I remember in my 36th year, I noticed a couple of white hairs in my beard, but I wasn’t unduly alarmed. “Oh look, a couple of white hairs, how interesting,” was my attitude. A year later, those few white hairs covered 60-70 percent of my beard. What the hell was going on? Then the thinning of my hair began and I developed the classic bald spot on the crown of my head. A kind doctor suggested to me that I should start wearing a cap during the daytime so that I wouldn’t get ‘sunburned’ on the top of my head. I wanted to smack him.

Strangely colored  and unsightly moles sprouted like mushrooms on my back, arms, torso, ears, and every other spot on my body. This concerned me so much that I felt I had better visit a dermatologist. (Everything was benign.)  The hairs that I was rapidly losing on the crown of my head and my hairline were mysteriously reappearing inside my ears, where I could neither see them nor trim them. I had a new request each time I visited the barbershop: “Please don’t forget the ears.”

I had always been slightly underweight, hovering around 160-170 pounds, but now suddenly belly fat accumulated around my waist. My pant-size increased noticeably. Gravity had taken hold of the skin under my chin. The white hair virus reached into my nose hairs and even my eyebrows, for chrissake.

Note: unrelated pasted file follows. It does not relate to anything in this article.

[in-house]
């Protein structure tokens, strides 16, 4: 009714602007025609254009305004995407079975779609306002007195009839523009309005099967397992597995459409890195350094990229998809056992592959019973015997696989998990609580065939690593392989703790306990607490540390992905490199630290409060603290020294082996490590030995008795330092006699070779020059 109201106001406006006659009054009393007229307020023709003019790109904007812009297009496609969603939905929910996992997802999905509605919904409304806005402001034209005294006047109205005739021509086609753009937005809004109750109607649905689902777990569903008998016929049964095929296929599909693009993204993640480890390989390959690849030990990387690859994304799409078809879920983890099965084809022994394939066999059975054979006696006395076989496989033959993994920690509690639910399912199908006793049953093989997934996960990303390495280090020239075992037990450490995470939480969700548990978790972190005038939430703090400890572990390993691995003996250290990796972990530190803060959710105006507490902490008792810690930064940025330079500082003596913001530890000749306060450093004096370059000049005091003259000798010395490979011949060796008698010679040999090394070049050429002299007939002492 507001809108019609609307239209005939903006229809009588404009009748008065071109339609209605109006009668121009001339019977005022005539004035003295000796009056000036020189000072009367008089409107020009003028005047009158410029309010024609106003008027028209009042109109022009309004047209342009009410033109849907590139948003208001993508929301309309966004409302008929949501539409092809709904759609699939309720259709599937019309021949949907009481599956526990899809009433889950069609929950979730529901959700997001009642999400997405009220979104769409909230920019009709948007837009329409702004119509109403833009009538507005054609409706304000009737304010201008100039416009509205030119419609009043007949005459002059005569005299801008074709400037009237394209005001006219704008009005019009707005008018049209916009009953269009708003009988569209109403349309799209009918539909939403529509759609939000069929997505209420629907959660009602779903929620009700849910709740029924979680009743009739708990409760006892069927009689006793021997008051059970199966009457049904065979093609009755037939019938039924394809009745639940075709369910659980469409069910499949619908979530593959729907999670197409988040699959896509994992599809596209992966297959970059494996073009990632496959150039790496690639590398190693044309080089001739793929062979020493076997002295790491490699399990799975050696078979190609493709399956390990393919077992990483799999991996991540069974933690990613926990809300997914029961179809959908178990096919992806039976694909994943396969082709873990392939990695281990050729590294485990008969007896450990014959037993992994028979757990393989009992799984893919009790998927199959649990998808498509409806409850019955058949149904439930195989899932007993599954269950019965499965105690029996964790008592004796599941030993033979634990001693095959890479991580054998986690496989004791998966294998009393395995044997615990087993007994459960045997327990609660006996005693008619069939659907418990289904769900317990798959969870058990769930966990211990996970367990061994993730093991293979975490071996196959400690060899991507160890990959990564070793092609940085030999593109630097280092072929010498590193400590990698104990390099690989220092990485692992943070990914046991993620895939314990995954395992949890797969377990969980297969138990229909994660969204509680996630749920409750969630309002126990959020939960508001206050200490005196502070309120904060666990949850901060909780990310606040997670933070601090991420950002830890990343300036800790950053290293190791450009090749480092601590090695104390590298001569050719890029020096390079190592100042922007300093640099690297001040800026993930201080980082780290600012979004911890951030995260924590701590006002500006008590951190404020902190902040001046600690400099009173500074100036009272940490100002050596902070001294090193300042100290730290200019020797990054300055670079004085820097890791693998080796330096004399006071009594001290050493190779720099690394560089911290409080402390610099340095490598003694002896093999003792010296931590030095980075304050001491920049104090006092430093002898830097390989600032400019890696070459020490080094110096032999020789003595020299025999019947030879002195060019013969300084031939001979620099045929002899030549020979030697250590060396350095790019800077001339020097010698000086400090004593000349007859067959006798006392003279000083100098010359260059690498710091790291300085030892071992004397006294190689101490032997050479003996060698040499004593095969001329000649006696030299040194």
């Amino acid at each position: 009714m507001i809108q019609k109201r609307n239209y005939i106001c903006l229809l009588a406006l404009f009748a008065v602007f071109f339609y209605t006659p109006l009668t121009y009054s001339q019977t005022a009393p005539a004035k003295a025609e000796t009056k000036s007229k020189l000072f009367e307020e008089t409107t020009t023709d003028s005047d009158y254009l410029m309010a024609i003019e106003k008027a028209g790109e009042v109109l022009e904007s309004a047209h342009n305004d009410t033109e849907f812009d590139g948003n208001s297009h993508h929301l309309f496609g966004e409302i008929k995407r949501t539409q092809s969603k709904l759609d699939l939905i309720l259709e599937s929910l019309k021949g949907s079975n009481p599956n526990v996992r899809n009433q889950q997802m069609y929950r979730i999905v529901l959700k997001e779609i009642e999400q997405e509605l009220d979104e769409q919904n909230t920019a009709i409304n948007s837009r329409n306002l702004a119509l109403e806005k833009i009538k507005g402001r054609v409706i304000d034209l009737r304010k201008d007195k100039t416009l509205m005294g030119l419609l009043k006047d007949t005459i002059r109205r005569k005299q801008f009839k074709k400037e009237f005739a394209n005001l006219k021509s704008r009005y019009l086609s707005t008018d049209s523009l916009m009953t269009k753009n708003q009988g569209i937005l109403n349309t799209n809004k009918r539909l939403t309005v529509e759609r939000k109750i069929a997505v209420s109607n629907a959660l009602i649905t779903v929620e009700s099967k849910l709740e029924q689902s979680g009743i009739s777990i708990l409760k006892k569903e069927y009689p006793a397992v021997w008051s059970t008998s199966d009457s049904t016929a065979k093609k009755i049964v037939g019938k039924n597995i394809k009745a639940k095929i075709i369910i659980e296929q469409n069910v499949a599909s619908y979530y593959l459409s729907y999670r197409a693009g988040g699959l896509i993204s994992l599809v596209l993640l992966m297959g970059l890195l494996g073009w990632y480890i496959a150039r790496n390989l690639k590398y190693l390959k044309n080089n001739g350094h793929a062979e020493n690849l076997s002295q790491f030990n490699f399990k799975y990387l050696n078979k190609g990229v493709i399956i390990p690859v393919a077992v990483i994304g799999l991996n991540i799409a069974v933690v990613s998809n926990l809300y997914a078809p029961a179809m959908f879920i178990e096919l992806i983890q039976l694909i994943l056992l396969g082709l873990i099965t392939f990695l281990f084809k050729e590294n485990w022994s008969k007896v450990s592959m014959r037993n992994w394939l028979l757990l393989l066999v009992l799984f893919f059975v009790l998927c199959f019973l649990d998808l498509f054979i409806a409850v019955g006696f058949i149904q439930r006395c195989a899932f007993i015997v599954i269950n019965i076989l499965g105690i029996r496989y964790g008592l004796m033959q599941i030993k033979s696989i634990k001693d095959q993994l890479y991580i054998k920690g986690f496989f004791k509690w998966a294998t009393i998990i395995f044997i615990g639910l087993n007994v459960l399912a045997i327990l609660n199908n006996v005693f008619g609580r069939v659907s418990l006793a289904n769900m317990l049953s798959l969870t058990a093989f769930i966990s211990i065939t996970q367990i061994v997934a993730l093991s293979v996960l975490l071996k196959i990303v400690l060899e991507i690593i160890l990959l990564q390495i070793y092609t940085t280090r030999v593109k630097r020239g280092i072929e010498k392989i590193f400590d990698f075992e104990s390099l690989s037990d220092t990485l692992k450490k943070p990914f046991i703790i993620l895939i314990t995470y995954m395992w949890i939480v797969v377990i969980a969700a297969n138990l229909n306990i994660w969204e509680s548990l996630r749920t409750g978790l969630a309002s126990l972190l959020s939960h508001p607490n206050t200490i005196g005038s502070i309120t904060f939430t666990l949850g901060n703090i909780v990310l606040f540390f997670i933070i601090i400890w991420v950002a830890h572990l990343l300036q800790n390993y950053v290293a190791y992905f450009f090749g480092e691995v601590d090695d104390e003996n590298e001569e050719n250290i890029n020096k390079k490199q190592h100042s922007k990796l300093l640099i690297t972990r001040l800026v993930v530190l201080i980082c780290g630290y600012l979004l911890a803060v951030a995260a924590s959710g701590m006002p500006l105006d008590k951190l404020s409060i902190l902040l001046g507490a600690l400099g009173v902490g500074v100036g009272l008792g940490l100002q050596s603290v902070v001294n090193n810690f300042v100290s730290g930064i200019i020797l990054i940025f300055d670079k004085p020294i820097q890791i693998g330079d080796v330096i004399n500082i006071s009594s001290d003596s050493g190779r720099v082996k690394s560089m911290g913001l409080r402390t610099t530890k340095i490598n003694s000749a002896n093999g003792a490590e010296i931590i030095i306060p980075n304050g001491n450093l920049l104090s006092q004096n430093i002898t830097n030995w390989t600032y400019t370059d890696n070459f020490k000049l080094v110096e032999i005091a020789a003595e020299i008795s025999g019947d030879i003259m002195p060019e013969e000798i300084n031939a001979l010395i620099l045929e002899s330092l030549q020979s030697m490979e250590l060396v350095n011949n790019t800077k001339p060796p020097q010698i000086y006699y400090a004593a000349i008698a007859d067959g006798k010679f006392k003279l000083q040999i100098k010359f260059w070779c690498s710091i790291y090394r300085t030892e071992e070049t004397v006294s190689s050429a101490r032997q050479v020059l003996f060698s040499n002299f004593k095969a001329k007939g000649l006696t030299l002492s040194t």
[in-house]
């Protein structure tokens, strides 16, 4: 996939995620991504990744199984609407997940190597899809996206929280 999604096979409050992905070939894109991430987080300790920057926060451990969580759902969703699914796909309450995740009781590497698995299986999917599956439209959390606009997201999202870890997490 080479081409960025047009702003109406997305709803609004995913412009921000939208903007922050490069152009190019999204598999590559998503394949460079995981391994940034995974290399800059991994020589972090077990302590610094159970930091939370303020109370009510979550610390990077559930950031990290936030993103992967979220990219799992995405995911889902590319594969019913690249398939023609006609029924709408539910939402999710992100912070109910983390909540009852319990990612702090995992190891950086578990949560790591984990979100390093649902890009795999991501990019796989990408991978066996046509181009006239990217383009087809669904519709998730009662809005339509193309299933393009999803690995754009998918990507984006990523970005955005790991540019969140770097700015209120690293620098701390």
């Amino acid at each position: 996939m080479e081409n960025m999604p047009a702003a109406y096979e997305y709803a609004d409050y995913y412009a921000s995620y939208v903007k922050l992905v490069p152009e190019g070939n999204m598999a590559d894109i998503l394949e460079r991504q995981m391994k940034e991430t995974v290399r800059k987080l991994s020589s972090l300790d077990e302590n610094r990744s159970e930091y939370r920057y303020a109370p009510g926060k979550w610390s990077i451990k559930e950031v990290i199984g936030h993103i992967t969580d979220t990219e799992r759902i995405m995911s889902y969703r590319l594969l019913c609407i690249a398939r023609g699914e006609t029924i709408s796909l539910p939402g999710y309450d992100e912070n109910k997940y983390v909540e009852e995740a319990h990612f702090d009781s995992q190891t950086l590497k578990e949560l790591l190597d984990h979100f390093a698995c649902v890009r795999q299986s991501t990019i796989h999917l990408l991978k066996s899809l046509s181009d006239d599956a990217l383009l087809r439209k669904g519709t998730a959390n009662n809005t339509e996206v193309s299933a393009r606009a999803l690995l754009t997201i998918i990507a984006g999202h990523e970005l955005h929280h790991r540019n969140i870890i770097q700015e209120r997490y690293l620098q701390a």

All of these changes occurred over the period of one year. I recall waking up one morning, going to the mirror, gazing at myself, blinking, and thinking, “Who the hell is that person?  That pudgy, white-haired, middle-aged man can’t be me.” The first of the five stages of death and dying had arrived- denial. ‘This can’t be happening. There’s no way.  There must be some mistake. This is all happening too soon. Isn’t this supposed to happen in my 50s?’ And so on.

After a  couple of months of denial, anger soon erupted, mostly at God. Who else to blame? Luckily, at the time, I had a big punching bag hanging from the tree in the backyard and I went outside nightly to pound on it with punches and kicks.

Adding to my misery during this dreadful time, I had a number of teeth problems that needed to be dealt with. In the following years, I  made numerous  visits to the Emergency room for a variety of freak accidents, food poisonings, eye infections, and a bout with walking pneumonia. I started to use phrases like, “My doctor.”

I became jittery and nervous every time I felt a weird sensation or feeling anywhere in my body; I was a bit neurotic.  At this time, I started work on the night shift at the hospital. I read articles that showed statistics of how much more often night shift workers died of heart attacks. Two years later, my friend and colleague died of a heart attack. I knew it was time to get out of that job.

I’m 50 now, and the phrase ‘middle-aged man’ no longer bothers me. I’ve learned, finally, how to savor and appreciate this time of my life.  I appreciate the perspective that  the advancing years gives me and have no wish to relive those difficult years of my 20s and 30s. It’s been said that life never gets easier as you get older- your strength and ability to deal with problems just gets stronger. I think that is true.